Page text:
“Growth” and “perspective” are the top gains Syracuse University School of Education (SOE) alumni note when reflecting on a semester spent student teaching in New York City.
While the Bridge to the City program is an accelerated immersive experience—two placements in the fall semester, lasting six to seven weeks each—former students say their time putting inclusive teaching theory into practice allows them to see themselves transforming into a teacher.
“Bridge to the City is a great opportunity for our students to really find their teacher voice,” says Christy Ashby G’01, G’07, G’08, Professor of Inclusive Special Education and Disability Studies and Director of the Center on Disability and Inclusion, who is completing research on student experiences in the program.
Ashby, who was a graduate student at Syracuse University when Bridge to the City launched in 2003, has taught students in the program over the last decade and has witnessed its growth. “This opportunity to student-teach in New York City is really unusual amongst our peer institutions,” she says. “It’s become a real selling point for the school.”
“This opportunity to student-teach in New York City is really unusual amongst our peer institutions. It’s become a real selling point for the school.”
Professor Christy Ashby
Thanks to its two-decades-long commitment to providing an inclusive education placement experience through guided mentorship, the program has become a cornerstone of the University’s study away offerings in New York City.
It also has transformed the lives and careers of generations of educators. “We have this genealogy of students that have graduated from our program, gone down to New York City, and stayed,” Ashby says.
Ashby’s research on student experiences from the program is aided by Emilee Baker, an SOE doctoral candidate. The pair spent a year and a half interviewing alumni of the program for a forthcoming paper. Respondents all noted significant personal and professional growth.
“The next section of the research will go deeper into the alumni network of Bridge to the City,” Baker notes. It will examine teacher retention rates, asking “Does Bridge to the City equate that you’re going to be more successful as a teacher long term?”
“A Bridge to The City” was the title of a program development proposal put forward by Professor Emeritus Gerald Mager, who taught courses on inclusive classrooms. Receiving a 2001 Laura J. and L. Douglas Meredith Professorship gave Mager three years of funding to support his idea. The proposal called for development of a two-way partnership between the University and New York City schools to provide SOE students a semester of guided student teaching in an urban setting.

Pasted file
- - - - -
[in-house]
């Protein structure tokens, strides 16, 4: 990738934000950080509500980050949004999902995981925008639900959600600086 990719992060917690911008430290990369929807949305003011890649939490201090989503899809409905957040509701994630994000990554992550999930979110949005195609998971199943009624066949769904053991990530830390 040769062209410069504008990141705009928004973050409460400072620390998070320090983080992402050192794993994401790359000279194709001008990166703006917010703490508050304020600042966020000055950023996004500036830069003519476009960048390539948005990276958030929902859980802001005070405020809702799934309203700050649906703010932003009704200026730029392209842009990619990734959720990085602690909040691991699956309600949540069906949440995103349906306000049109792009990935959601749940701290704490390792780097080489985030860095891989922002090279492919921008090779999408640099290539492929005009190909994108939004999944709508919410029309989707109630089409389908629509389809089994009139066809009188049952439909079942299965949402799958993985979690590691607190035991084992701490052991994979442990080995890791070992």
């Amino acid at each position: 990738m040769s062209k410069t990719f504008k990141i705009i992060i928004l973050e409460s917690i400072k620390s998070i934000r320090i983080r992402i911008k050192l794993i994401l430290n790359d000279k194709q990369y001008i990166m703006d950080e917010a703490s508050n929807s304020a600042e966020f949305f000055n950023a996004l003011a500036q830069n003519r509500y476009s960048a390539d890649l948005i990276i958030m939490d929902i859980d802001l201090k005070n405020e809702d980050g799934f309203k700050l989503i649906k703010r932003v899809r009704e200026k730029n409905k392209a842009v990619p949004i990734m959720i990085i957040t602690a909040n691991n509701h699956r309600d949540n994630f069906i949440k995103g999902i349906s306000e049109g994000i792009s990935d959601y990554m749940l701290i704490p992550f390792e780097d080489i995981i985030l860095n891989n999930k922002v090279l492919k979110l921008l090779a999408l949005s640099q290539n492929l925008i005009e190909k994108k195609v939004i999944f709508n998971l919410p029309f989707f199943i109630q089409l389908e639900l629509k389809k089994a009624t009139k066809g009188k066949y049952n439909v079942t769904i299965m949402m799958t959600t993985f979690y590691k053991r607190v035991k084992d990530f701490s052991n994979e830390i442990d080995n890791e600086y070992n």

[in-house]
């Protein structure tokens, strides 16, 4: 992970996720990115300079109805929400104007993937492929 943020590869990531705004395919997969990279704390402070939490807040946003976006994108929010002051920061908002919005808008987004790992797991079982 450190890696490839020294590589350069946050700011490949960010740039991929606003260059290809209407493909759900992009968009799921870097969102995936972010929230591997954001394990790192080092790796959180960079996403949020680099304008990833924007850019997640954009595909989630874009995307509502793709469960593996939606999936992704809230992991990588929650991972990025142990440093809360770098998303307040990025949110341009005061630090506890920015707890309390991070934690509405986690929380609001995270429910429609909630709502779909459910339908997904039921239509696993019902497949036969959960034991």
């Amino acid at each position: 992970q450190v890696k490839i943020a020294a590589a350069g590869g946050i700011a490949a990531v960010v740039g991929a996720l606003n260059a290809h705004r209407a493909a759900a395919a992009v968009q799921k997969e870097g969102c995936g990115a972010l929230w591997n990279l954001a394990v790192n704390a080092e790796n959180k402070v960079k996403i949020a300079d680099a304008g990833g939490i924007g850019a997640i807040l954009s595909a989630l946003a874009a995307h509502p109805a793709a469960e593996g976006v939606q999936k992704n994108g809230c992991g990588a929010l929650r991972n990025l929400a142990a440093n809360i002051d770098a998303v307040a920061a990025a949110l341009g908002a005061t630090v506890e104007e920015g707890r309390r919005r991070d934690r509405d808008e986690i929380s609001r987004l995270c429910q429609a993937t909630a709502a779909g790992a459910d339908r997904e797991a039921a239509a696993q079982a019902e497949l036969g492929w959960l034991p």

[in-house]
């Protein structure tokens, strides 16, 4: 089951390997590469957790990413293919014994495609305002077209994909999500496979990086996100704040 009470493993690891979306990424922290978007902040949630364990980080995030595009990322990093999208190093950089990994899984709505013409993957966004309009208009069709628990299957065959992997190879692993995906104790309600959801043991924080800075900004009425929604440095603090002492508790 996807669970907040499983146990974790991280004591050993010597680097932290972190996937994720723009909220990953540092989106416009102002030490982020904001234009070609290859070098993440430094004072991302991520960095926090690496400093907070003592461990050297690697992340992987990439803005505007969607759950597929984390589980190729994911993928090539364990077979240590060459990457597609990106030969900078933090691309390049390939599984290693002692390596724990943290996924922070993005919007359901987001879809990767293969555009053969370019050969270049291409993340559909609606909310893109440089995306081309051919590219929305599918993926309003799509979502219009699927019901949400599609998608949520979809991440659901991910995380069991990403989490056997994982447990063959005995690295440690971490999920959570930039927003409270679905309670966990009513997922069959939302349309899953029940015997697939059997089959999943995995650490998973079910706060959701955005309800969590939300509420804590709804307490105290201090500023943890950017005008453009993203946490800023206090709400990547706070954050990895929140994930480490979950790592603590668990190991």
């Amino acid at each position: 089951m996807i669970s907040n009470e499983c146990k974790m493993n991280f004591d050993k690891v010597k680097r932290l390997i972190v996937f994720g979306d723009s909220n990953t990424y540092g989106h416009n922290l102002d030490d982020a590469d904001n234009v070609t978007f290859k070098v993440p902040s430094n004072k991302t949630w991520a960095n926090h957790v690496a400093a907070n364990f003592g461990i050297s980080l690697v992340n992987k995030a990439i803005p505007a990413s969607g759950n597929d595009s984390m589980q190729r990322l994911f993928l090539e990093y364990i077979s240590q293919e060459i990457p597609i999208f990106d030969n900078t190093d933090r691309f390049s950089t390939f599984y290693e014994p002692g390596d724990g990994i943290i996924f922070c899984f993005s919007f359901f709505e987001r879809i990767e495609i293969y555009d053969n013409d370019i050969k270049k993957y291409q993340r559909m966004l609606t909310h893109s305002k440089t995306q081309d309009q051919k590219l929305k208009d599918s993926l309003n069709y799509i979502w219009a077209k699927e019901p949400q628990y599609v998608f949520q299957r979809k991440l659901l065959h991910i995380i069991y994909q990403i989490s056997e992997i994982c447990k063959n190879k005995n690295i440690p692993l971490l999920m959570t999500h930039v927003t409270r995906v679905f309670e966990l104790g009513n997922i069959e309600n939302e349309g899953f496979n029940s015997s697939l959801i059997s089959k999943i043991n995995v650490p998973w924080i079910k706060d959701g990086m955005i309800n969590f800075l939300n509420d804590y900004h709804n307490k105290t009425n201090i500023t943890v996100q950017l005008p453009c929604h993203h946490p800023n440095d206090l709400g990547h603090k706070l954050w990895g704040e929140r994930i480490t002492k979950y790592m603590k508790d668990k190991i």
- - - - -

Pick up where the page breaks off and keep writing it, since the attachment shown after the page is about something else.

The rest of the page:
In the late 1990s, Mager played a pivotal role in developing an inclusive teacher preparation program at SU, a groundbreaking approach for general education classrooms where students with and without learning differences learn together. This experience prompted him to extend this model to New York City, a place in need of qualified inclusive educators. “Although they have many teacher preparation programs in New York City, none were overly inclusive at that time,” Mager observes. “This was going to be something a little bit new for city public schools.”
“My proposal was to build out connections and launch the program based on my background and my commitment to teacher preparation,” Mager recalls. He spent the first year establishing partnerships; the second year connecting SU faculty to schools and staff in New York City, as well as bringing administrators from city schools to SU; and by the third year, the first group of SU students were exploring inclusive teaching practices in schools across the metropolis.
“I think what really surprised me during the Bridge to the City program were the amount of children that really relied on us to be a secondary parent figure.”
Sarah Stumpf ’00, G’03
The Meredith Professorship and Mager’s efforts set the stage to develop a network of support to grow both the program and cultivate a pool of future educators. That network remains to this day. “If I hadn’t had that Meredith project,” he says, “it just wouldn’t have happened because there were no resources for it.”